Saturday, 25 April 2020

Spring Pruning, Garlic Mustard Ground Cover and Pollinators in the Forest Garden - Week 6 - The Polyculture Project

It's been a beautiful week here in Shipka, lovely weather and bright blue skies. We've been busy in the gardens, getting some late planting-out done, tackling some spring pruning, and preparing the beds for the warm season annual crops.


Our early spring pruning includes some tree and shrub work that did not get done in the Autumn/Winter such as lifting larger limbs of trees and thinning crowns to allow more light through to the lower layers in the forest garden. We're also pruning out some Raspberry canes that will grow back and fruit in late summer but leaving some canes for early June fruits and reducing nitrogen-fixing shrubs and applying the pruned biomass as mulch specifically Spartium junceum - Broom. Now the weather has warmed up we are starting to mow the patches of lawn and wild plants growing on the edges of the raised bed. The lawn trimmings make a great mulch for our young nursery plants. 
Here are the tools we use for pruning, although the loppers and machetes are missing from the photo but otherwise, it's all there. 


Ivy-leaved Toadflax - Cymbalaria muralis a local native has found a place in the garden growing around our outdoor tap area. Such a delicate looking plant capable of growing in the harshest environments on cliff faces and cracks between rocks. It's found a home in our urban architecture and can often be found growing in cracks of pavements. The leaves are evergreen and the plant is in flower from May to September.  The leaves can be eaten but there are some reports of toxicity so I'd only consider this edible if you are starving during a winter.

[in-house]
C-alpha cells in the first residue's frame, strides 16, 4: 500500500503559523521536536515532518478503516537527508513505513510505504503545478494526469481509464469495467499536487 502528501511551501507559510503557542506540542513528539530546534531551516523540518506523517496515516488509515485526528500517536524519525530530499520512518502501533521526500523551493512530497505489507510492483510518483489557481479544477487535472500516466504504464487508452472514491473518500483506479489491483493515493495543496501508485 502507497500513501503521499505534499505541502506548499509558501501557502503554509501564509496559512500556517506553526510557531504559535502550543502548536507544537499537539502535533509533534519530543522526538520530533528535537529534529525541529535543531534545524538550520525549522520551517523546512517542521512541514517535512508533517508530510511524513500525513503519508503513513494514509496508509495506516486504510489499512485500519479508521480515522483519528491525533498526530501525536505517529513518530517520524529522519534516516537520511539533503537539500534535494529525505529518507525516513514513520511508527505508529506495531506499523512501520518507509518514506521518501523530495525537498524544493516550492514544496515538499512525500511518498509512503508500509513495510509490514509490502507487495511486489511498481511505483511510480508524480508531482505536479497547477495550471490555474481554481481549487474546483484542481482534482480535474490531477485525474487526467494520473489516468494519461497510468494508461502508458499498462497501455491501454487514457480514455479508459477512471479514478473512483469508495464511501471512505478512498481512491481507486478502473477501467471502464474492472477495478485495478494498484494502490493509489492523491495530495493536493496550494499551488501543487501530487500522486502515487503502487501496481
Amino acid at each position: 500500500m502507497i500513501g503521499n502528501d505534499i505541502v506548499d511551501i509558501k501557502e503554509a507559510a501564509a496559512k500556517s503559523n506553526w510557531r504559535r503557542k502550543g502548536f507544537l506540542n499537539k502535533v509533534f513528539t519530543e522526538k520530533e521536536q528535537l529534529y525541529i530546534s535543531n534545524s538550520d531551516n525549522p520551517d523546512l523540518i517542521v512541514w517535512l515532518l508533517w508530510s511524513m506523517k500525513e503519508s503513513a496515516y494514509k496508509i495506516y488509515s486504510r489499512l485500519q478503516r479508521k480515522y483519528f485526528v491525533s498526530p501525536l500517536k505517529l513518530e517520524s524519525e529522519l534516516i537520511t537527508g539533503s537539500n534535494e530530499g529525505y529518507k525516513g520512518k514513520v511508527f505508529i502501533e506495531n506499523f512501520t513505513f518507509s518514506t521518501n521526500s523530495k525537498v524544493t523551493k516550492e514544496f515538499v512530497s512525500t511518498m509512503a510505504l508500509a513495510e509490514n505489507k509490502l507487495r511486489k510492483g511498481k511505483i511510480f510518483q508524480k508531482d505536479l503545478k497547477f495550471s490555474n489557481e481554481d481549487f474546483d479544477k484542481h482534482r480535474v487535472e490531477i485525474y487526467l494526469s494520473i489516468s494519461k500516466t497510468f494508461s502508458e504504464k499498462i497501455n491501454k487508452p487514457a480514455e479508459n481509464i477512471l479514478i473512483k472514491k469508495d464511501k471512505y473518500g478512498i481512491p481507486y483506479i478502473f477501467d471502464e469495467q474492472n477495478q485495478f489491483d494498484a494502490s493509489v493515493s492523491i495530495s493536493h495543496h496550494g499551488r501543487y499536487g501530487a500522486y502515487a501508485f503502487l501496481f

Crab Apple Blossom an excellent pollinator for most Apple cultivars given its long blooming period. Our tree always producing a good crop of tiny little yellow when ripe apples that make a good nibble in the summer. 


Taraxacum sp. - Dandelion, always a pleasure to meet these beauties in the spring. 


Corylus avellana - Hazelnut that we cut back 3 years ago needs some of the coppice regrowth thinned to allow the straight poles to grow better. We'll use the pruned shoots for kindling and rough mulch in the forest garden.


Liatris spicata - Gayfeather is a new plant I'm trying to grow this year. Here it is emerging from the soil. Welcome to the jungle :) 


I've been encouraging Alliaria petiolata - Garlic mustard to spread around the garden. This biennial plant, a member of Brassicaceae, is native to Europe, Asia, and North Africa and makes a great spring ground cover where the soil has been left bare over winter. The leaves are very edible and have a strong mustard flavor. The below photo shows the plants emerging for their first season. 


And here is the plant in it's second year when it flowers, set seeds, and exits the scene. The flowers are very attractive to a range of pollinators and I've observed many beetles and spiders interacting with these plants. 


The bulbous plants are starting to fade now as the herbaceous perennial, shrubs, and trees start to leaf out in full. 


Now the temperature has warmed up, the garden is filling up with a variety of flying insects, including Solitary bees, Bee Flies, and Beetles to name but a few. These are all excellent pollinators in the forest garden. The best time to observe the flying insects is in the early afternoon when they are most active. If you are interested in learning more about pollinators and how they interact with plants check out Module 5 of our Online Course where we introduce you to our wild allies and the role they play in our productive landscapes supporting crop productivity, controlling pests and providing fertility, and how we can encourage them to live and breed in our landscapes.



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1 comment:

  1. I’m not sure where you are located but your comments on encouraging garlic mustard as native in North America are concerning as it is invasive in some areas. In Michigan a lot of time is spent by local volunteer groups trying to remove it as it chokes out the native plants. We’d all appreciate if you made this clear. Thank you! https://www.michigan.gov/invasives/0,5664,7-324-68002_71240_73853-379483--,00.html

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